Congratulations to Tim Ashe, chair of the Senate Finance Committee, for shepherding this year’s tax bill to the Senate floor. He managed to find some new money for the budget while keeping true to the intention he stated earlier this week:
“In terms of the major tax areas, my goal is not to have the Senate need to go to those sources,” Ashe said.
The final package emerging from Senate Finance and Appropriations:
The lion’s share of the Senate’s revenue package is generated by the miscellaneous fee bill. The Senate version removes an increase in the employer assessment for uninsured workers, as well as a hike in bank taxes.
The latter two were passed by the House.
My congratulations are tempered with confusion, however. Ashe’s goal would be sensible and reasonable if he were a centrist Democrat in the mold of John Campbell or Dick Mazza, not a Progressive who now lists himself as a D slash P.
The Vermont House passed a budget this week. Pretty quick and pretty painless, considering the state’s fiscal situation. Lawmakers found money in a lot of places that won’t directly impact working Vermonters’ take-home pay.
Much of the new revenue comes from raising fees on registration of mutual funds. That’s a minuscule line item in funds’ expenses, so the actual effect on The People will be negligible at most. Ditto with an increase in registration fees for large banks. In general, the House found ways to prop up necessary state programs with some fairly reasonable tax and fee hikes. Mostly fees.
Republicans, of course didn’t see it that way. There were the usual, utterly predictable cries of outrage that are repeated every time a tax or fee is increased — even when a fee hike simply reflects the impact of inflation. (Fees are fixed; if you don’t raise ’em occasionally, you’re narrowing your revenue stream.) It doesn’t help Republicans’ credibility when every single revenue enhancement, no matter how small, is a punishing blow to struggling Vermonters and a mortal threat to the economy.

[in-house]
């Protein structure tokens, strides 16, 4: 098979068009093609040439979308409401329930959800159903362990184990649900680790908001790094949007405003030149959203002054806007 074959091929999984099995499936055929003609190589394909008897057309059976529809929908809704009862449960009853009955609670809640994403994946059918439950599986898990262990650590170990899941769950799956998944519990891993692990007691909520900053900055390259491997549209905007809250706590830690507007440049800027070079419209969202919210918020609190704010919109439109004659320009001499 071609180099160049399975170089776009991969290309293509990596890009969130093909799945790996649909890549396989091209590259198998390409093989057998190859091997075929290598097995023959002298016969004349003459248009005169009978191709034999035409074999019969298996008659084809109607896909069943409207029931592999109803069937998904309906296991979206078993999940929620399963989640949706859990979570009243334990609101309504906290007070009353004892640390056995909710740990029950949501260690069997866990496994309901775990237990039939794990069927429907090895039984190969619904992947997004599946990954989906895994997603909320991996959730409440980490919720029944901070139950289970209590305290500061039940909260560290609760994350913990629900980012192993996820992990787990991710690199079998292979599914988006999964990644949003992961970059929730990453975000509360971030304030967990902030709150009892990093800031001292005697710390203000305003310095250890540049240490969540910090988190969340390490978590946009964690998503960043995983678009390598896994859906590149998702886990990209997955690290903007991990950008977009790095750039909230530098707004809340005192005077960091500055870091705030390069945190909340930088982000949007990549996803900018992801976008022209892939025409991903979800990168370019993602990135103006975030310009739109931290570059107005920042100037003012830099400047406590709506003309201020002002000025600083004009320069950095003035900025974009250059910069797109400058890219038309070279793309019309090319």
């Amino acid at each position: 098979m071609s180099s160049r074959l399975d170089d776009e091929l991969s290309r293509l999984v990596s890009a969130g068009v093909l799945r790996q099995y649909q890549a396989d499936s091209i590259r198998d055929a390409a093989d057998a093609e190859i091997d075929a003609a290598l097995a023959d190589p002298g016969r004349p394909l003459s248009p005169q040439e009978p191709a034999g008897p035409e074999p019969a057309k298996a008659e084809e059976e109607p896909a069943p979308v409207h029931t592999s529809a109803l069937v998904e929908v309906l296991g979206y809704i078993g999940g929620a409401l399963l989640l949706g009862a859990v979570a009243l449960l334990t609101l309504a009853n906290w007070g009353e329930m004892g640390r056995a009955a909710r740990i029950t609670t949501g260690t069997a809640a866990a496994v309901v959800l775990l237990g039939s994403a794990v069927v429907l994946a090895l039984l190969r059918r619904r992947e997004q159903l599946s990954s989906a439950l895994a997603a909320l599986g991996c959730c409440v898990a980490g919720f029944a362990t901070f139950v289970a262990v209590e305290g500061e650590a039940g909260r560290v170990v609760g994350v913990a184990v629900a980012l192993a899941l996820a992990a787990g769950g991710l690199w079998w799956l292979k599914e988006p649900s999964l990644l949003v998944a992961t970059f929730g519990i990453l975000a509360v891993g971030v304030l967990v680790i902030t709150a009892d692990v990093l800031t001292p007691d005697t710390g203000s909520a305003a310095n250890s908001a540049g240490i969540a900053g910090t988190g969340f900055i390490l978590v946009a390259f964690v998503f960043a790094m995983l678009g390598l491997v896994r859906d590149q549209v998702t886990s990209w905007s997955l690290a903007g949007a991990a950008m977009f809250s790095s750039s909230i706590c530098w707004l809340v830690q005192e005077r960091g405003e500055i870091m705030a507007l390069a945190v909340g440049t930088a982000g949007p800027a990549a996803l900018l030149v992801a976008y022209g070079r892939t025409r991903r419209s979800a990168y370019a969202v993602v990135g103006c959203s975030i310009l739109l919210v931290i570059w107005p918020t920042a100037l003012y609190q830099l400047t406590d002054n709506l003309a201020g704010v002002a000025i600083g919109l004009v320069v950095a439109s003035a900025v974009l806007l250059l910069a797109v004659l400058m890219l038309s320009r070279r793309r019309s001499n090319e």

This time, there were loud laments over being shut out of the process. Which, first of all, c’mon. When the Republicans ruled this roost for over a century, how much credence did they give to Democratic ideas? When state lawmakers in Kansas or Oklahoma or Michigan or any other state with a Republican majority sets policy, do you think they allow Democrats to have a fair say?
Of course not. Shoe’s on the other foot, guys. Suck it up.
House Minority Leader (and Chief Budget Scold) Don Turner presented an additional argument this time.
One of the annual features of the Shumlin Era is the battle to close a budget gap*. There are reasons for this: the rising costs of (1) operating a government (mostly health care), (2) operating public schools (mostly health care), and providing social services (mostly health care).
*To be fair, it was also a feature of the Douglas Era, but the dynamic was different: Republican governor versus Democratic legislature.
And then there’s the revenue side. Vermont is suffering from a creaky tax system that doesn’t reflect current economic realities, and is bringing in less and less money over time.
The Legislature is now in the throes of dealing with Budget Gap 2016, which has many of the features of past editions. Cries of doom, unexpected revenue upgrades, patently unworkable/unpopular money-raising ideas from Shumlin’s crack policy staff, and lawmakers trying to find alternatives. This year, we also have a significant difference between administration and Legislature over the size of the budget gap; per VTDigger, House budget writers say the administration omitted more than $9 million in basic government operations from its proposed budget…
…including a pay increase for state workers (estimated at $2 million to $6 million, depending on the results of a fact finder’s report and ongoing contract negotiations), pay increases for child care and direct care workers ($1 million each), and funding for the Low Income Home Energy Assistance Program ($4 million).
Shumlin’s modest proposals for new spending have already been killed by the House Appropriations Committee, whose first priority is closing the gap between current obligations and state revenue.
It’s a depressing Rite of Mud Season that has drained the energy of the Democratic caucus, party, and electorate.